25. Some “Biodegradable” Plastics Perform No Better Than Traditional Plastics in the Ocean
A new study led by the Institut de Ciències del Mar (ICM-CSIC) in Barcelona has revealed that PLA plastic, of biological and biodegradable origin, does not degrade in marine environments any faster than plastics that come from petroleum, such as polystyrene and polyethylene. PLA plastic is used to produce single-use cups, plates, and cutlery, among others. Previous studies had proven that this type of plastic does not biodegrade below 60°C, conditions that do not occur in the ocean, although experts had hoped that it would be more sensitive to photodegradation caused by sunlight and that the resulting degradation products would be more easily degraded by marine bacteria, but this is not the case. For this work, researchers exposed different types of plastic to the temperature and solar radiation conditions of the ocean and analyzed the organic carbon released as a result of their degradation.
26. Climate Change Could Affect Where Seychelles’ Stingrays Choose to Live
Researchers recently looked at St. Joseph Atoll in the Seychelles to try and understand the importance of the habitat for vulnerable stingrays. They tracked 60 individuals from three species of stingray that live in the area year-round and recorded environmental factors, like the tides and temperatures. Researchers found that stingrays prefer the safety of the shallows. But environmental extremes such as very low tides or particularly high or low water temperatures push rays into deeper waters, where they are at risk from larger, predatory sharks. Conditions there are more stable, however, so it is likely that their preferred habitat will change as the climate changes and extremes become more common. Research like this helps us to protect vulnerable groups like stingrays more effectively because when we know what the priority habitats for vulnerable species are, we can develop management plans for their conservation.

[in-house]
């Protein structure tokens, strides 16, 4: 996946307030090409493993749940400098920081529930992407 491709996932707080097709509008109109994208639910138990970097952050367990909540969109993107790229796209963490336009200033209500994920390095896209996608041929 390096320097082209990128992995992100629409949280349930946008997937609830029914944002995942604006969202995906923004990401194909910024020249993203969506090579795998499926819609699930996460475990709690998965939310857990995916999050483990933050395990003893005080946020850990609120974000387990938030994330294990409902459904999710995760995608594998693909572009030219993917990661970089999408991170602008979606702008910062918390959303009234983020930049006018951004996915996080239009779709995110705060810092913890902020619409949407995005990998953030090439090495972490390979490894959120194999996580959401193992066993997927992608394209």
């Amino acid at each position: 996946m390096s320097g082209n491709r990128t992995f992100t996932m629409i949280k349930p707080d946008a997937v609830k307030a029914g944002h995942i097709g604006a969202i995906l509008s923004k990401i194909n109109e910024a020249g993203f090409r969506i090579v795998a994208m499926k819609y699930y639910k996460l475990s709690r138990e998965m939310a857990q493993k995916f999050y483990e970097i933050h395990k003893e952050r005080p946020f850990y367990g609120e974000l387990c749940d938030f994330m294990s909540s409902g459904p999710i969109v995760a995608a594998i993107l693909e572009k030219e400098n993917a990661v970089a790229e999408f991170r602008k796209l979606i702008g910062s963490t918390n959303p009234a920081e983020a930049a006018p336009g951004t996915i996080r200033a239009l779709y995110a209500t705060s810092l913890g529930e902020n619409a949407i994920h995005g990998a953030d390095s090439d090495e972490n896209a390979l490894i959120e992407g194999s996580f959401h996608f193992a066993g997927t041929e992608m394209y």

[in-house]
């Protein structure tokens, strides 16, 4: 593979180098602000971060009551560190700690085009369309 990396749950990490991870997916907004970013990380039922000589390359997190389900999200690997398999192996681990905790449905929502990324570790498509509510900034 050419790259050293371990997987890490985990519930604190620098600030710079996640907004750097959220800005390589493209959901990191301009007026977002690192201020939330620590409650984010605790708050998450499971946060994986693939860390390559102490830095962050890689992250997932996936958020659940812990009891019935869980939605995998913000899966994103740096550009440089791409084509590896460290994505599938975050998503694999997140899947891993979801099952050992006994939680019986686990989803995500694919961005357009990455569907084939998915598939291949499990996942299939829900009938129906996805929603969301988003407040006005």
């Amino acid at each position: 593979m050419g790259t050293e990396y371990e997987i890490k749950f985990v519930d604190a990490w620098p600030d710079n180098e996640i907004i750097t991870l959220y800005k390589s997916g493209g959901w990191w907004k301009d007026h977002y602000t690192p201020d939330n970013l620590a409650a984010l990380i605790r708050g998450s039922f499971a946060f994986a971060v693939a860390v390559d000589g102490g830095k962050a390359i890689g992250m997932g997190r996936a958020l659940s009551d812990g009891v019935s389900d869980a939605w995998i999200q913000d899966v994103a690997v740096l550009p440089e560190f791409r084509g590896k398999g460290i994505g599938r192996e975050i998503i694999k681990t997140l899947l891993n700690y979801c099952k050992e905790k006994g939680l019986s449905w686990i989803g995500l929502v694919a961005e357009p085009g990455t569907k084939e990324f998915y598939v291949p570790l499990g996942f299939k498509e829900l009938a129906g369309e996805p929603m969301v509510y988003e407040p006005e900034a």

27. Rhode Island Wind Farm Is a Popular Hangout for Fish, Study Shows
A seven-year study of fish near the Block Island Wind Farm and in control areas south and east of the wind farm shows no difference in the catch of most species because of the operation of the turbines. It also cites an increase in cod and black sea bass in the area. The study conducted trawl surveys monthly before and during construction and operation of the turbines. 663,970 individual fish representing 61 species were collected in the seven years of the survey. Species that are attracted to wind farm pylon structure, such as Atlantic cod and black sea bass, increased their presence at the wind farm after installation, while the catch of other species, such as longfin squid and winter flounder, varied consistent with regional trends. In turn, the Block Island Wind Farm has become a fishing destination for many recreational anglers.
28. Sea Lions Break into Salmon Farm, Gorging on Fish and Worrying Conservationists
Dozens of sea lions in British Columbia have spent the last few weeks gorging on fish after slipping into an industrial salmon farm. Local conservation groups, who oppose the fish farms, have warned that the sea lions themselves are in danger the longer they spend inside the farm. They worry about the animals becoming entangled in farm equipment. In little more than a decade, more than 100 sea lions have drowned after getting tangled in fish farm nets, as has one humpback whale, highlighting the dangers the farms and their nets pose to local wildlife. Efforts to scare the sea lions away have so far failed. The breach at the farm has also drawn attention to the British Columbia fish farms, a number of which have been ordered to close by the federal government by 2025 amid environmental concerns and opposition from Indigenous nations.